Progress is never cheap, but – as anyone who has idled away hours in the daily gridlock of I-275 can easily relate to – when it comes to the congested roadways of the Tampa Bay area, it is well worth investing in.
According the an article in Saturday’s St. Petersburg Times, a group of the Bay area’s elected officials met on Friday to discuss plans for an elaborate, effective mass transit system that would alleviate traffic problems in the area.
The tentative plans drawn up at the meeting include a primary rail line connecting downtown St. Petersburg, the Gateway-Toytown area, the West Shore District and downtown Tampa, smaller railways and express bus lines extending from this line to connect the beaches, Clearwater, USF and eventually Brooksville, Lakeland and Sarasota. Also included in the plans are ferries providing trips between downtown St. Petersburg, Tampa, Bradenton and Apollo Beach.
These plans are highly ambitious, which naturally means that implementation will be correspondingly expensive. Though work is not expected to start until at least 2010, as it will take considerable time for detailed plans to be drawn up, concerns about funding are already a hot topic among officials. As the fares for such transit services would only cover a fraction of the costs, a half-cent sales tax is being considered as a possible solution – the difficulty will be convincing the voters to implement it.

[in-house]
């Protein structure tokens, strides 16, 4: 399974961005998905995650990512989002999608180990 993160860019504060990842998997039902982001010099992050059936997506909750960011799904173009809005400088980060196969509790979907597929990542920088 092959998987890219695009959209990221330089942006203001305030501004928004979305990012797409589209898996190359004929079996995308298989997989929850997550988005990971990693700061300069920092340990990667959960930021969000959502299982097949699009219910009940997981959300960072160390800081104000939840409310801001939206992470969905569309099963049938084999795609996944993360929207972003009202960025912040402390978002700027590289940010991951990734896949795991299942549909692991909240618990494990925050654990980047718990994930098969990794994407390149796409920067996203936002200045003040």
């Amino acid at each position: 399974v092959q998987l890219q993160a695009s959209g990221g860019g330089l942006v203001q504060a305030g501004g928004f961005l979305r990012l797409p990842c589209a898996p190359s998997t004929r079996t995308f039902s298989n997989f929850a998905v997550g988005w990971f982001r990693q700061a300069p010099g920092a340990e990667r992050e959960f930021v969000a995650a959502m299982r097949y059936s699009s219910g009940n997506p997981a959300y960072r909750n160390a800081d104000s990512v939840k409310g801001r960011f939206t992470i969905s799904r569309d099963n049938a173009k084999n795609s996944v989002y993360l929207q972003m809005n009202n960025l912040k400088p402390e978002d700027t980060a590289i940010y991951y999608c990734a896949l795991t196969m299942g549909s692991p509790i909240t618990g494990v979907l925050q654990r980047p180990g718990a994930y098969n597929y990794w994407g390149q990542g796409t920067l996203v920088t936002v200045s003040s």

Such tax raises are traditionally challenging to sell to voters, who naturally oppose most efforts of government to snatch more money from their pockets. In this case, however, it is vital that area leaders present a solid plan that will persuade their constituents of the necessity of the increase, and soon. As Ronnie Duncan, chairman of the Pinellas County Commission said in the Times, “…it’s not going to get any cheaper or easier.”
Why is such persuasion vital? Unlike many tax-raising proposals, this one has a clear goal that benefits everyone, and will actually save voters money in the long run.
Commuting to work or school via mass transit is generally much cheaper than doing so via a personal vehicle, particularly given today’s ever-rising gas prices. Meanwhile, those who find mass transit impractical, given their location or personal situation, will find their available driving routes far less crowded, saving them both time and fuel.
Granted, in order to achieve these lofty goals, the final plan must be well designed, but as long as this is the case, voters should be more than comfortable signing off on such a modest tax hike.